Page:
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Annexure B1  -  Filicide definitions and categories

Filicide is the deliberate act of a parent/s, or step-parent, killing their child or children. The word filicide is derived from the Latin words filius and filia (son and daughter) and the suffix -cide, meaning to kill, murder, or cause death.

Below is an extract from An Overview of Filicide  Sara G. West, MDcorresponding author  2007


"Definitions of Filicide

A number of terms have been used somewhat interchangeably in the description of child murder (Figure 1). Often, filicide refers to any murder of a child up to the age of 18 years committed by his or her parent(s) or parental figure(s), including guardians and stepparentsInfanticide commonly applies to the murder of a child under the age of one year by his or her parent(s)

Neonaticide, a term coined by Phillip Resnick in 1970, refers to the unique circumstance in which a newborn is killed by his or her parent(s) within the first 24 hours of life.  It is important to recall that filicide can be committed by both men and women, though far less literature exists on paternal filicide than maternal filicide.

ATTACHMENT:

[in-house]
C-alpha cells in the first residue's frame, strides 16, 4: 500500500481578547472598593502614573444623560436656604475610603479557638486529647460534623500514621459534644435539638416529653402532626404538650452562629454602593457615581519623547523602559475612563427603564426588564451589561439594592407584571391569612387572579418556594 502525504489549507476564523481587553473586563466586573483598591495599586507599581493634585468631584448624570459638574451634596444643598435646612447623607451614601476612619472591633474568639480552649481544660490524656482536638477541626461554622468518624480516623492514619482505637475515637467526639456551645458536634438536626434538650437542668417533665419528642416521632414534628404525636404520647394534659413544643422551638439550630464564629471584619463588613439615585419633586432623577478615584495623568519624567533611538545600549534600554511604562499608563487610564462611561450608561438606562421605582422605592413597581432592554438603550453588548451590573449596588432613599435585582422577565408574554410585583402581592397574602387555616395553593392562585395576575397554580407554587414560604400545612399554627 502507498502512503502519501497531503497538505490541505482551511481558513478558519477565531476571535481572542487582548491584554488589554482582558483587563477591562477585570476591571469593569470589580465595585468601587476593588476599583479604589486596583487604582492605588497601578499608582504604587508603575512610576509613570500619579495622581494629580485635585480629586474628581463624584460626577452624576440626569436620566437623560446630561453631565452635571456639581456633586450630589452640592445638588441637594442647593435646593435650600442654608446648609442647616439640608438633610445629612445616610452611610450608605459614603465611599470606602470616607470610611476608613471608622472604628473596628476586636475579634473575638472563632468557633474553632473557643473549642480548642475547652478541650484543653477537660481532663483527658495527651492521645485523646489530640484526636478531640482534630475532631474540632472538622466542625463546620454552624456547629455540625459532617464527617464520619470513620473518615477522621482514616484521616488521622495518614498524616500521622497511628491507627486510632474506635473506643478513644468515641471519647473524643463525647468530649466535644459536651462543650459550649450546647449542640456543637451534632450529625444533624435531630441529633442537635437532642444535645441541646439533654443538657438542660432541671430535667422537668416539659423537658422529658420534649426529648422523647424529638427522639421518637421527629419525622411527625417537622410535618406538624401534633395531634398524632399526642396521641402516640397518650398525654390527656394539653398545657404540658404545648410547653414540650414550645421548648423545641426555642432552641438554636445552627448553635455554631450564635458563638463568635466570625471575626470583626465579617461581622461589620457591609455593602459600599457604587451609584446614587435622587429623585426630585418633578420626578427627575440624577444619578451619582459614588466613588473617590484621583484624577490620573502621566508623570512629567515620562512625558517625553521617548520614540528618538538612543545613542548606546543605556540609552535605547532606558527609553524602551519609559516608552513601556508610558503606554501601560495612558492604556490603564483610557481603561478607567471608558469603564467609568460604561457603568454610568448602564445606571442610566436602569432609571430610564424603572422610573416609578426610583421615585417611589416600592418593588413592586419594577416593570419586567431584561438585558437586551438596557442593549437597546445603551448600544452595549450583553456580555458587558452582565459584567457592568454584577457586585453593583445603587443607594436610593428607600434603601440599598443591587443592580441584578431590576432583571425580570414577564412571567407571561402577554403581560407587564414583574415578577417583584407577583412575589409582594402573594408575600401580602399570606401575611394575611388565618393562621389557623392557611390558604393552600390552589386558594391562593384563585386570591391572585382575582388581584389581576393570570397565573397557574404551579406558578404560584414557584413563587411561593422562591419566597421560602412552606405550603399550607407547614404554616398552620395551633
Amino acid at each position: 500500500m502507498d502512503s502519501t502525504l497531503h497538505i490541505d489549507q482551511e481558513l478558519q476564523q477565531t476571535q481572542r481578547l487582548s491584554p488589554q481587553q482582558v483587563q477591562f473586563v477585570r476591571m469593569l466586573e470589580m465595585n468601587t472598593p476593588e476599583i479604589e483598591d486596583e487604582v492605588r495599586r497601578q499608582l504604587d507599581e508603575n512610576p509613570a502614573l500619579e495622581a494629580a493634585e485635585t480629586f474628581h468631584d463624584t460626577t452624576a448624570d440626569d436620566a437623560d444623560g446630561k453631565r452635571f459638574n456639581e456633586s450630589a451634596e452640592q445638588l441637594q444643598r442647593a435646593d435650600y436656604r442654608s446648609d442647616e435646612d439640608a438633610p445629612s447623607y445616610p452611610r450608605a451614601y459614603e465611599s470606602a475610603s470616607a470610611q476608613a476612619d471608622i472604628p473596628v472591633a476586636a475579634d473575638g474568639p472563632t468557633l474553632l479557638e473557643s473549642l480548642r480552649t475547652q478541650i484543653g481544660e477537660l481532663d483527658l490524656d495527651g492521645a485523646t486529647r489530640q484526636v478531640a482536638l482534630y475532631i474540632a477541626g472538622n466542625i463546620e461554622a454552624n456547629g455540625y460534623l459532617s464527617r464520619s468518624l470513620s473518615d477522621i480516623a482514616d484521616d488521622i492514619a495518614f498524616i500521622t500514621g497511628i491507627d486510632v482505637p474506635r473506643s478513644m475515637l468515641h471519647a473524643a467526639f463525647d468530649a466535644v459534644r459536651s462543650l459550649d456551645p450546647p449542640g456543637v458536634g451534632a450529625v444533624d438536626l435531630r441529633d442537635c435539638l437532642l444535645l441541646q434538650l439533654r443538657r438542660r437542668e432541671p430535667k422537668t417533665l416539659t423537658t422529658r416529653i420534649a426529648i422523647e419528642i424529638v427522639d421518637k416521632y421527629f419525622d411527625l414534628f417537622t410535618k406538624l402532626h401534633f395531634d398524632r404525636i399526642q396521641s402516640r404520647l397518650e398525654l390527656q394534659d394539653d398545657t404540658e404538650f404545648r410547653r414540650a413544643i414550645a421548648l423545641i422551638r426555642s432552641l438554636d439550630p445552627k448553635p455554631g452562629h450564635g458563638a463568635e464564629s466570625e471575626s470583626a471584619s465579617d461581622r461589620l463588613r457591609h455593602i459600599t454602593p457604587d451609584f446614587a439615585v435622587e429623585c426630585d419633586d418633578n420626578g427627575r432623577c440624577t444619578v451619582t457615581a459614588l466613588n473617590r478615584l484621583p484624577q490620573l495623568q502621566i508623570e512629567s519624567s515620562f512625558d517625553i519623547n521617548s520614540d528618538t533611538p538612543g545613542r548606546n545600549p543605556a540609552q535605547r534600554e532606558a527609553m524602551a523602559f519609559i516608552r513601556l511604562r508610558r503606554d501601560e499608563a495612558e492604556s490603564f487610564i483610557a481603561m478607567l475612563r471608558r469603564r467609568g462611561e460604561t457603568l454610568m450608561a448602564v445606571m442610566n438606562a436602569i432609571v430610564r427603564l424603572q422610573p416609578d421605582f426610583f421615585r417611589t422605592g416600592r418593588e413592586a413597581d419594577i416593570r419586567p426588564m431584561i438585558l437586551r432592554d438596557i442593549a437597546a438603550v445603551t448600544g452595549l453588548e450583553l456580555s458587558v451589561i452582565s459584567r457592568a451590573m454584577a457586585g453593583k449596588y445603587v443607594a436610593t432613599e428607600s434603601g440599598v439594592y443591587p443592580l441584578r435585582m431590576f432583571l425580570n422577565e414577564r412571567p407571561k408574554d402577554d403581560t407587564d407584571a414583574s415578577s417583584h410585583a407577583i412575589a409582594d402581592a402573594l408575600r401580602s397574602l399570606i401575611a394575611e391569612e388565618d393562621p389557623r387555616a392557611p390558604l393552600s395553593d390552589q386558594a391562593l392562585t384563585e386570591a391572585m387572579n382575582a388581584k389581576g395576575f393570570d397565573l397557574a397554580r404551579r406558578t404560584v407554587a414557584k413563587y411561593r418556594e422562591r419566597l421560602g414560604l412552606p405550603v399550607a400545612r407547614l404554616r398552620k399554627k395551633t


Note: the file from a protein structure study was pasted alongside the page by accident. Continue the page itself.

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Figures 1    Definitions of filicide

Classification Systems of filicide

In an effort to aid in understanding a parent's motivation for killing his or her child, multiple classification systems of filicide have been devised based on the type of crime and the gender of the perpetrator. The systems serve to better delineate the motives behind these crimes. The first classification system identified in psychiatric literature was published in 1927 and divided mothers who committed filicide into two groups: Those who perpetrated the act while lactating and those who did so after the end of lactation. Of the 166 cases the author reviewed, he believed that 70 percent were related to exhaustion or lactation psychosis. Though this system has fallen out of favor, it is founded on the important idea that filicide may be motivated by the hormonal changes and stressors associated with childbirth and caring for an infant.